The story of the only person to attempt to reach the North Pole by balloon, and the golden age of Polar Exploration. In August 1930, a Norwegian sloop, sailing in the Arctic Ocean, stopped at a remote island, where its crew members foudn a book, together with a boathook stamped 'Andree's Pol. Exp 1896'. Not far from the boat was a body leaning against a rock, with its frozen legs extended. They carefully opened the jacket the corpse was wearing. When they saw a large monogram 'A', they knew who they were looking at: S. A. Andree, the Swede who, in 1897, set off to discover the North Pole, one of the last unmapped places on earth. The Ice Balloon is the story of the heroic age of polar exploration, and the dream of conquering one of the most inhumane landscapes on earth. In this golden age of discovery, Andree's ambition was the most original and remarkable, with many comparing him to Columbus for novelty and daring. For, of the thousand or so people who had gone looking for the Pole, at least seven hundred and fifty of whom had died, only Andree used a balloon.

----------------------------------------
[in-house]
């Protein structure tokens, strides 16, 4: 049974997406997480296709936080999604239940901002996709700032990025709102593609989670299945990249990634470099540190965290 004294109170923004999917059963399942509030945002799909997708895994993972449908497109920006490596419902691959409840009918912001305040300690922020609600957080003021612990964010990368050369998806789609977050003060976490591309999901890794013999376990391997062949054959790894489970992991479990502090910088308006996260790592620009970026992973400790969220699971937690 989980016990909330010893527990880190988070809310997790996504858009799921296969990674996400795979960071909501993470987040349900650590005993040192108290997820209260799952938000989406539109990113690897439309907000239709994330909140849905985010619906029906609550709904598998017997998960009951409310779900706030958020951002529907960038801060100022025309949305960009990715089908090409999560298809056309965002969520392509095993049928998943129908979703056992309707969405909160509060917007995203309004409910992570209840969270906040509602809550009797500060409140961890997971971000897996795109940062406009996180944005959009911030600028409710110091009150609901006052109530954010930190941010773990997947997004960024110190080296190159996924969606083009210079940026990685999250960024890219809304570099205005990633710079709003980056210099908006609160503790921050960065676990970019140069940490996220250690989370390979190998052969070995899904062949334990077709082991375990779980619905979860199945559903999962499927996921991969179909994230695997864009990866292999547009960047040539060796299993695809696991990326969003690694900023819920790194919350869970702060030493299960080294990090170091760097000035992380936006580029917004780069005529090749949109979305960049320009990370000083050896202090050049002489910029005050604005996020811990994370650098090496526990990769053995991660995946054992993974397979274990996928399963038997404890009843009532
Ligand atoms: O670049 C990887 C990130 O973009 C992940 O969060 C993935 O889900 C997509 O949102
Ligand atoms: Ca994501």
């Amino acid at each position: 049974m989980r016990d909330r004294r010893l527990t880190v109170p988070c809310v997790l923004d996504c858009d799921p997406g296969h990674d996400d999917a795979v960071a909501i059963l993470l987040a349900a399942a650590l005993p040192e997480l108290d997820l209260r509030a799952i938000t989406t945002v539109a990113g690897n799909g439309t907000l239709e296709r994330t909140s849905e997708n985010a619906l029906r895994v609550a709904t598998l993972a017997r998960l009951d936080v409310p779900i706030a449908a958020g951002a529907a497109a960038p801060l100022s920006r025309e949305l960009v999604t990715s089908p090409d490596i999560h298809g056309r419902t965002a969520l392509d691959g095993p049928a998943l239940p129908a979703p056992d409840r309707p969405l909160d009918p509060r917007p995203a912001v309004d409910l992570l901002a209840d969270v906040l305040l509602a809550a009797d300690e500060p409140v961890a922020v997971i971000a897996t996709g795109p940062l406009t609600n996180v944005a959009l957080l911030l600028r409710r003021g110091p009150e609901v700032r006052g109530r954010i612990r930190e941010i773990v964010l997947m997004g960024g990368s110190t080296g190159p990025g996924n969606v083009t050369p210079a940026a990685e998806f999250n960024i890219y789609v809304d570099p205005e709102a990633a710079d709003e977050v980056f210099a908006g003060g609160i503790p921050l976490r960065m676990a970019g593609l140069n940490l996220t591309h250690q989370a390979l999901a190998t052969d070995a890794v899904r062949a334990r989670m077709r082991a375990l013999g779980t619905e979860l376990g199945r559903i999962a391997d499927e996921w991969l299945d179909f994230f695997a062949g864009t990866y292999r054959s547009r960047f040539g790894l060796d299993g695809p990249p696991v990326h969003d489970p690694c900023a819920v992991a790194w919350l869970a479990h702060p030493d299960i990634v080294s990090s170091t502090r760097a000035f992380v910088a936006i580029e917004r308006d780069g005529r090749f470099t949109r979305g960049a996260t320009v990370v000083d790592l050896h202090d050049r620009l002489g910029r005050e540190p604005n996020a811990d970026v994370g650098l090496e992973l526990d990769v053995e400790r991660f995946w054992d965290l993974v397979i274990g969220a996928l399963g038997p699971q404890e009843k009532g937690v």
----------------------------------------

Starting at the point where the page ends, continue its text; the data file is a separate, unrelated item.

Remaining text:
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ALEC WILKINSON began writing for The New Yorker in 1980. Before that, he was a policeman in Wellfleet, Massachusetts, and before that he was a rock-and-roll musician. He has published nine books, including The Happiest Man in the World and The Protest Singer. His honours include a Guggenheim Fellowship, a Lyndhurst Prize, and a Robert F. Kennedy Book Award.
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Book Description HarperCollins Publishers, 2012. Hardcover. Book Condition: New. Rapidly dispatched worldwide from our clean, automated UK warehouse within 1-2 working days. Bookseller Inventory # mon0000029936